Christianity 201

November 16, 2022

John’s Gospel Has a Prologue; So Does Luke’s

One of the books in my possession is an early copy of what would later become The Message of Luke in “The Bible Speaks Today” series from IVP. My copy has a larger title, Savior of the World.

In the section dealing with chapter two — appropriate to the season of the year we are approaching — author Michael Wilcock notes that there are three stories presented revolving around three key characters:

  • the angel
  • the prophet
  • the child himself

and also three sayings from each of them:

  • “Do not be afraid. I bring you good news that will cause great joy for all the people. 11 Today in the town of David a Savior has been born to you; he is the Messiah, the Lord. 12 This will be a sign to you: You will find a baby wrapped in cloths and lying in a manger.”
  • 29 “Sovereign Lord, as you have promised,
    you may now dismiss your servant in peace.
    30 For my eyes have seen your salvation,
    31     which you have prepared in the sight of all nations:
    32 a light for revelation to the Gentiles,
    and the glory of your people Israel.” …
    34 …“This child is destined to cause the falling and rising of many in Israel, and to be a sign that will be spoken against, 35 so that the thoughts of many hearts will be revealed. And a sword will pierce your own soul too.”
  • 49 “Why were you searching for me? … Didn’t you know I had to be in my Father’s house?”

On the latter, Wilcock writes:

…So the first recorded words of Jesus are a statement about himself, and a claim to a relationship between himself and God different from, and deeper than, anything that has been known before. Furthermore, it is a relationship into which he is going to bring all others who are prepared to put their faith in God through him. He will teach them to address their prayers regularly to their ‘Father’ (11:2), and they will learn to use the affection, intimate name of ‘Abba’ (‘Daddy’) which he himself uses. Thus early in his Gospel, Luke introduces the great object of the divine plan of salvation, just as John does, in his own way, at the beginning of his story of Jesus: “To all who received him, who believed in his name, he gave power to become the children of God.”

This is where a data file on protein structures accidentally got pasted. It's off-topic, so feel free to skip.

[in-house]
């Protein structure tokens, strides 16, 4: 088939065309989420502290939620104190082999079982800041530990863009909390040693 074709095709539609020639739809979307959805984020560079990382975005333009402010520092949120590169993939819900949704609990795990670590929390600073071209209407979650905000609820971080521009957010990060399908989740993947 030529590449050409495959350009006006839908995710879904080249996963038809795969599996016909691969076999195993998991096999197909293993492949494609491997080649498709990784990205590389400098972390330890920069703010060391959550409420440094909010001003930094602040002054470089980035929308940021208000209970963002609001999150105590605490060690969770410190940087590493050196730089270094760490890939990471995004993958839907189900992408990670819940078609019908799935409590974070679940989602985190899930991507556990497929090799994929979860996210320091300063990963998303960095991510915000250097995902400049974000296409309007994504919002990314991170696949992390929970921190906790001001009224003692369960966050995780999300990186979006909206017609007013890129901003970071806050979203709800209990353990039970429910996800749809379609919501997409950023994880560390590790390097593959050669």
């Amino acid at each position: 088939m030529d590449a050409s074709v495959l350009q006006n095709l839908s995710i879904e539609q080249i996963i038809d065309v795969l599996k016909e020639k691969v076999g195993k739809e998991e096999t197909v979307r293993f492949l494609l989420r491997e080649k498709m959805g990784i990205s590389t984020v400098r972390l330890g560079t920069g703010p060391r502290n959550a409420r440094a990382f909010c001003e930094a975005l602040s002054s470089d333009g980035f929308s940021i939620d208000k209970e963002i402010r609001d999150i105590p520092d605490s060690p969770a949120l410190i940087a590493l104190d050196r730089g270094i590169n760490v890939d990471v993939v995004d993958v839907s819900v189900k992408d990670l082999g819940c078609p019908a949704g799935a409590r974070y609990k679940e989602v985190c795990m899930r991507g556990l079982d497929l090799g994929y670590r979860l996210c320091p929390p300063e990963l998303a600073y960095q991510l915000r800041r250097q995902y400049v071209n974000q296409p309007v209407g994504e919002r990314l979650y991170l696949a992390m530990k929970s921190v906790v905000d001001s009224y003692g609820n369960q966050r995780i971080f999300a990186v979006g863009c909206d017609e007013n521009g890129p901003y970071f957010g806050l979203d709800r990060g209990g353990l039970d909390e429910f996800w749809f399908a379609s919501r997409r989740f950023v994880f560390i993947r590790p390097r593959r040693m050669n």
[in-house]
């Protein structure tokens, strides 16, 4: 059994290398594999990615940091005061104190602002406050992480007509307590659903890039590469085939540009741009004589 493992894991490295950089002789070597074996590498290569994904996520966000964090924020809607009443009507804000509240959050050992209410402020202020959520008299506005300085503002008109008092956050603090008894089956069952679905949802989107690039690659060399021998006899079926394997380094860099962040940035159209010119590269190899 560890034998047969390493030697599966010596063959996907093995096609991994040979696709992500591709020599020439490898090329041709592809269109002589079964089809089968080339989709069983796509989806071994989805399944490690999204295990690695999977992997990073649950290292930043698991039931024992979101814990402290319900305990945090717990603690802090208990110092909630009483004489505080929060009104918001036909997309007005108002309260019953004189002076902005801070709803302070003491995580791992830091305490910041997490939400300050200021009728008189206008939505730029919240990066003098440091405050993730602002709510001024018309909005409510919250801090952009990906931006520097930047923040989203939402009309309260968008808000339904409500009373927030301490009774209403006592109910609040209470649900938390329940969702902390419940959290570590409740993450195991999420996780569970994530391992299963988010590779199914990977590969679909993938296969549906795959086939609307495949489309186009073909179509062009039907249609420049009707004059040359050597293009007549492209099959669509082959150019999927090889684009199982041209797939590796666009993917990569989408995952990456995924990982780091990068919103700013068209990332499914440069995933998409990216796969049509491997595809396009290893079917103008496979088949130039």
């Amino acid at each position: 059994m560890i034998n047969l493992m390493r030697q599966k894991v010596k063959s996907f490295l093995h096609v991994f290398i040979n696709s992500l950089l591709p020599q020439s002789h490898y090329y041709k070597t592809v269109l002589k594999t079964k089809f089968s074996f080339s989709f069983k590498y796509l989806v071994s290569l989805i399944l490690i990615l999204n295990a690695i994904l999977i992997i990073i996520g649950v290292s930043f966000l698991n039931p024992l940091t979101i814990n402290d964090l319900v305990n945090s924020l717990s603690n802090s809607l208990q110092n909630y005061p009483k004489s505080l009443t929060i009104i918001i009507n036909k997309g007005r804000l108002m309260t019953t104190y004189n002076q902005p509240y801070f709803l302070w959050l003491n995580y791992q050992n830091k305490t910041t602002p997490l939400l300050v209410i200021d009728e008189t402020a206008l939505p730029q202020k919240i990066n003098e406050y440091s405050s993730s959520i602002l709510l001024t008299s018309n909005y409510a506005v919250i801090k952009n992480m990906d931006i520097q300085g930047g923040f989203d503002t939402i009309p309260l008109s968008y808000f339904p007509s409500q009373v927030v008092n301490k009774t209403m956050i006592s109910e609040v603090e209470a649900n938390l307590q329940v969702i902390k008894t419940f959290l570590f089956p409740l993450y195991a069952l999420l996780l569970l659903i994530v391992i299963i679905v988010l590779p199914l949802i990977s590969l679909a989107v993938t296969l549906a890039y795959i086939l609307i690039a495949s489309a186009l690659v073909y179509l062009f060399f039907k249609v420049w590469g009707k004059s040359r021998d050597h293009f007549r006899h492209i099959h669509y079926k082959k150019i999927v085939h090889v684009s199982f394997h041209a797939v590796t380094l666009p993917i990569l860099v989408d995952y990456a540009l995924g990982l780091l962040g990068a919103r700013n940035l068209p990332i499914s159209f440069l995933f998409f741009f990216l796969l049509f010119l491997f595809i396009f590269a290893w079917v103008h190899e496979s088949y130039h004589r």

Both these truths, that he is the son of God, and that he has come into the world so that others might become sons of God are implied in his words in 2:49. For to be “in my Father’s house” really amounts to the same thing as to be “about my Father’s business”: where my father is, where he centers his activity, there I am always to be found as well. (Again, this is Luke’s equivalent of some of the great sayings in John: “I and the Father are one…” “The Son can do nothing of his own accord but only what he sees the Father doing; for whatever he does that the son does likewise… I always do what is pleasing to him.”) But the Father’s work, as we have seen, is the work of salvation; so this is the work in which the Son also “must” be engaged. Thus, early in his career, does Jesus express the compulsion that is upon him to be at one with his Father in the saving of men.

So we have Luke essentially including this passage as if to offer a parallel to what we normally refer to as John’s prologue.

If you’re looking to go a little deeper into a particular book of the Bible but want something that has content accessible for laity — i.e. not written for scholars or academics — I do recommend The Bible Speaks Today series from InterVarsity Press (IVP). Additionally, you might want to look at the Life Application Commentaries from Tyndale House, and also consider a series of commentaries by Warren Wiersbe which all begin with the word “Be” (David C. Cook Publishing).

One of the challenges of our present publishing environment is that if you only purchase books online, you can’t see titles in these series in order to make a comparison. If possible, find a brick and mortar book retailer where that is an option. Even if they only 3 or 4 selections from each series, it will give you a much better idea of what you’re getting.

John’s gospel is generally considered the oldest of the four. Luke wouldn’t have had access to it, and wouldn’t be writing in response to it; so as we tease out the idea of Luke 2 being Luke’s prologue, we should still keep in mind that Luke’s goal was to summarize the life of Christ after considerable research and part of good research is organization of the material. We can think of chapter 2 as being a precis of what follows.

The origins of the synoptic gospels are the subject of much academic writing and even though this is Christianity 201 and not 101, it’s beyond the scope of what we talk about here. However, Wikipedia has a chart I thought regular readers here would find interesting:

Source — Wikipedia article on “Gospel;” image link: